It's going to say that, if it wasn't for COVID, everything would be great, and that is not the case. And Vice President Biden and Senator Harris really need to make sure that they, while they're talking about their positive vision for the country, also talk about what's been happening over the last three years and who's been left behind in this economy.

MELBER: All important points.

Daniella Gibbs Leger, thanks, as always, for hitting more than one topic with us tonight.

GIBBS LEGER: Thank you.

MELBER: Absolutely.

We have a lot more in tonight's show, including Donald Trump, and why we can tell he's getting rattled as he keeps losing the last, last-ditch appeals to hide his taxes.

Also, later, there's news important in the George Floyd case, as we learn about emerging legal defenses.

Stay with us.


MELBER: Important story, and it's bad news for Donald Trump.

A federal appeals court denying Trump's motion that was filed today trying to hide his taxes from the New York DA. You may recall this comes one day after a judge rejected any attempt to hide the taxes, which clears the way for the DA to get the returns.

Trump had filed the emergency motion, his lawyers arguing the idea that a DA needs these records so badly, there's no time for review after he voluntarily stayed enforcement for nearly a year is implausible.

But what's more implausible is why he's fighting to keep this secret.


TRUMP: I don't mind releasing, I'm under a routine audit, and it'll be released, and as soon as the audit is finished, it'll be released.

Well, I'm not releasing tax returns because, as you know, they're under audit.

While I'm under audit, I won't do it. If I'm not under audit, I would do it. I had no problem with it.


MELBER: Bad news today, the court doesn't care about the legal audit claims.

It looks like, unless the Supreme Court intervenes, these taxes are going to the DA.

Now, coming up, I want to tell you, we have something very special planned to end the week. It is a story from New York to Israel to the Caribbean, with insights, we think, on growth and criminal justice reform, so I hope you will stick around for that.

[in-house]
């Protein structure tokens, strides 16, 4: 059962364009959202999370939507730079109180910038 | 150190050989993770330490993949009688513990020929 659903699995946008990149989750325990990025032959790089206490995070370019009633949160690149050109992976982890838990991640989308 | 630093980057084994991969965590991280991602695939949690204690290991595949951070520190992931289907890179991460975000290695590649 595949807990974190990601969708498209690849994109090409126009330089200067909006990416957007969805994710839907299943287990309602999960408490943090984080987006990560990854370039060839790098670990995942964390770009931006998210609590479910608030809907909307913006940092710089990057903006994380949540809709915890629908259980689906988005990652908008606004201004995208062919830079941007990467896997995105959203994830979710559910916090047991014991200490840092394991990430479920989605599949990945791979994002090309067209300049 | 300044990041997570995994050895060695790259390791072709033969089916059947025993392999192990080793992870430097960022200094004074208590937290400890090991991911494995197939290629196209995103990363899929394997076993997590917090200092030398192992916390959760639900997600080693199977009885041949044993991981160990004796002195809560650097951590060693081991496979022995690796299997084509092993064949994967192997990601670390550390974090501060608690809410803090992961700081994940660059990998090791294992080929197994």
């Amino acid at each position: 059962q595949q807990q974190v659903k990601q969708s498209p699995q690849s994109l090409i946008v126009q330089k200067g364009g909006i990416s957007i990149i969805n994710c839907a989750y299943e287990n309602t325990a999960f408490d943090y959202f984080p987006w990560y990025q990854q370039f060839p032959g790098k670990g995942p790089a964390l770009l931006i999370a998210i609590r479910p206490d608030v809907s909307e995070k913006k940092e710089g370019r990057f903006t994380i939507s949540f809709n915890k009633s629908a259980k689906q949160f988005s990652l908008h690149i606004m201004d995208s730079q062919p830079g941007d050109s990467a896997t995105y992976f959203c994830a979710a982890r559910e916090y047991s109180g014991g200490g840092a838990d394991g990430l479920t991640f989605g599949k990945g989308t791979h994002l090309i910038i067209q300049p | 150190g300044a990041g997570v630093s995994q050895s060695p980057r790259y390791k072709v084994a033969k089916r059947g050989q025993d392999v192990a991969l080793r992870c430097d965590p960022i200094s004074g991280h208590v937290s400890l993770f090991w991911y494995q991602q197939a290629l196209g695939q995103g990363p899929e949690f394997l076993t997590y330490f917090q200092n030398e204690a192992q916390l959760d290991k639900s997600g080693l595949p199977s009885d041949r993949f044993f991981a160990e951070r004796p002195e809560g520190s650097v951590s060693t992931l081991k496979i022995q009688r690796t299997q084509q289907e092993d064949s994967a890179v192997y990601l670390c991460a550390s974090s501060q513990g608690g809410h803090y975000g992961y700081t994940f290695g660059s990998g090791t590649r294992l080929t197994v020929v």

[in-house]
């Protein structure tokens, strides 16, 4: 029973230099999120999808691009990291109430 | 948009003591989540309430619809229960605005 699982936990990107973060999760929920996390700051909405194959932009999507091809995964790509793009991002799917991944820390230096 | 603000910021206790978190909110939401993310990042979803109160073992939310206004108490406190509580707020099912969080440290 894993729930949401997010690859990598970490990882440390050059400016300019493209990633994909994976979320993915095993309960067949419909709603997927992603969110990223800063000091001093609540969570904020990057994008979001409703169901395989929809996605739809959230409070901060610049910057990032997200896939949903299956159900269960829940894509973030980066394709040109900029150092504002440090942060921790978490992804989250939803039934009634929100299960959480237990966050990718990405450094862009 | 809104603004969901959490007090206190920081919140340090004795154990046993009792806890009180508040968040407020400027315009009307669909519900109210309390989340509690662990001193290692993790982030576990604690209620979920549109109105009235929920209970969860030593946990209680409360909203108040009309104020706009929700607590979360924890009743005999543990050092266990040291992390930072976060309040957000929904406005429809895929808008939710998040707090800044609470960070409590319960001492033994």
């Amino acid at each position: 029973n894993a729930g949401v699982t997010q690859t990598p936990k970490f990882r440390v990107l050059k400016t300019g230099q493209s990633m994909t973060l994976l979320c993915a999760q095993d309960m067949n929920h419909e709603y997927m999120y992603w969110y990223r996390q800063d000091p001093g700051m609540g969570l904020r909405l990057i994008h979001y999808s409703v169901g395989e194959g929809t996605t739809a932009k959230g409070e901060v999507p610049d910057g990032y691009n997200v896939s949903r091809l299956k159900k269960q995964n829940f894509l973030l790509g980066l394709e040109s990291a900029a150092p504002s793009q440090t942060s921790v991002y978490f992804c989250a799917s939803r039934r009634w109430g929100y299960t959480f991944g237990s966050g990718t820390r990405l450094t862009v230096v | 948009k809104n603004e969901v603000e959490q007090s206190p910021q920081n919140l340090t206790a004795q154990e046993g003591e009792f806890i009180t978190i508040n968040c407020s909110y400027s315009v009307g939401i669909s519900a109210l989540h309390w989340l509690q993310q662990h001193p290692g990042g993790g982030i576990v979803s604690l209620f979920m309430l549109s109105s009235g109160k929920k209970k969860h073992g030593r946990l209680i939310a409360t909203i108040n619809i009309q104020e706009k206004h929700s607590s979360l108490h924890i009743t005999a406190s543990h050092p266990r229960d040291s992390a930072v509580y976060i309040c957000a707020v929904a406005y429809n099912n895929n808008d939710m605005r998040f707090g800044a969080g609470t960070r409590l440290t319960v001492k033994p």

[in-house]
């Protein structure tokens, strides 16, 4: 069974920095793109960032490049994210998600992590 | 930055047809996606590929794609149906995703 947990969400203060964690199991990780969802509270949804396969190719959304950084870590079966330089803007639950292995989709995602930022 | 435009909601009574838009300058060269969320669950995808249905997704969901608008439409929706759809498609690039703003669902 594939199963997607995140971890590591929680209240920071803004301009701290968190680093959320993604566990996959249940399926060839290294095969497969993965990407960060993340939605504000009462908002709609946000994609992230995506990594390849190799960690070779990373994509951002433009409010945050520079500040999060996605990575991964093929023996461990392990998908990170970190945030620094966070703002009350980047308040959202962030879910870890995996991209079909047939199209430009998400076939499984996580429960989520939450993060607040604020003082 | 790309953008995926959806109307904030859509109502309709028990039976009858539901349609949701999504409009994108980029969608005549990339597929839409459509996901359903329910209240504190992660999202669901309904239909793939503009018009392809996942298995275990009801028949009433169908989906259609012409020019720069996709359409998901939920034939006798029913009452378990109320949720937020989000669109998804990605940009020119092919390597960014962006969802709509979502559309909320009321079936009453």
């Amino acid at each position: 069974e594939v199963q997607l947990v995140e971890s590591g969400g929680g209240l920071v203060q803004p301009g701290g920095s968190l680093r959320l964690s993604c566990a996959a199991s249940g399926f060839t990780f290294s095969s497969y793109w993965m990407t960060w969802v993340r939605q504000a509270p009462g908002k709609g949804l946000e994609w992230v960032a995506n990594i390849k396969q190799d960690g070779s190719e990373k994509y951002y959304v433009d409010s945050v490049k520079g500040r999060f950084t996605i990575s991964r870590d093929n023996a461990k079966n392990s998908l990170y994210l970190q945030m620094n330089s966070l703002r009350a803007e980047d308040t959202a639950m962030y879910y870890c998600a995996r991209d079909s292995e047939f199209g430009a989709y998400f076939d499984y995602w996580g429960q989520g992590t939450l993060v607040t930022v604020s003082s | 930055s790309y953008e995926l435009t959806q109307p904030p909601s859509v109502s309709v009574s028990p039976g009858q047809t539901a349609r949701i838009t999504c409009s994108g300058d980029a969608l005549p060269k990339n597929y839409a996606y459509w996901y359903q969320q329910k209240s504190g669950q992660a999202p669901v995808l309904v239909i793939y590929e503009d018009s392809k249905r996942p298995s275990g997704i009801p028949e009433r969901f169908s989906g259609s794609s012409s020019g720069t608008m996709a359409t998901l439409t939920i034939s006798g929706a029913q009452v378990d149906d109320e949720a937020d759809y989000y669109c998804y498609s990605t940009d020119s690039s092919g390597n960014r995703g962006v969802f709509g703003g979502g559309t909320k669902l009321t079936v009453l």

But, first, we're learning some news about an emerging defense from one of the officers charged in the killing of George Floyd.

That's next.


MELBER: Turing to an update in the George Floyd case.

The attorney for one of the officers charged as an accomplice to murder is speaking out, and we're learning about a potential defense.

They tell "The L.A. Times" they plan to argue that Floyd died of an overdose and a heart condition -- quote -- "None of these guys killed Floyd. He killed himself" -- end quote.

The motion in court this week took also some shots of Floyd's character, going so far as to allege that he lied when he did say -- quote -- "I can't breathe," stating flatly: "Officer Lane did nothing wrong" -- end quote.

Now, you always have to learn what people are saying, as well as the facts. Two autopsies formally concluded Floyd's death was a homicide, not that he killed himself.

The officer charged with murder had his knee on Floyd's neck for two minutes and 53 seconds, even after Floyd became nonresponsive.

Floyd's aunt, meanwhile, telling local news -- quote -- "Regardless of his past, nothing justifies the way he died."

This is a story, as I have told you, we will continue to stay on.

Now, when we come back, after this long and interesting week, we have something very special planned. It's what I was mentioning about the story that goes from New York to Israel down to Belize and might teach us something about redemption -- when we return.


MELBER: There were many big themes at this week's Democratic Convention, but one that really showed some of the largest shifts in the party was the talk of justice reform.

A Democratic Party that once touted more prison time and zero tolerance, like President Clinton's '94 crime bill, now embracing reforms to confront systemic racism and harsh sentencing.

And that's more than just some attack on Trump. This is a rejection of both parties, longstanding approaches to crime and policing. It's also, of course, a political response to the protests over police killing George Floyd.

But the policy and moral reckoning is broader. It's demanding America stop using a prison system to overly punish poor and minority communities and to try to lean into redemption and paths out of prison, so we don't stigmatize every single crime as an end to a person's potential for a civilized life, from getting a job after serving time, to being able to vote.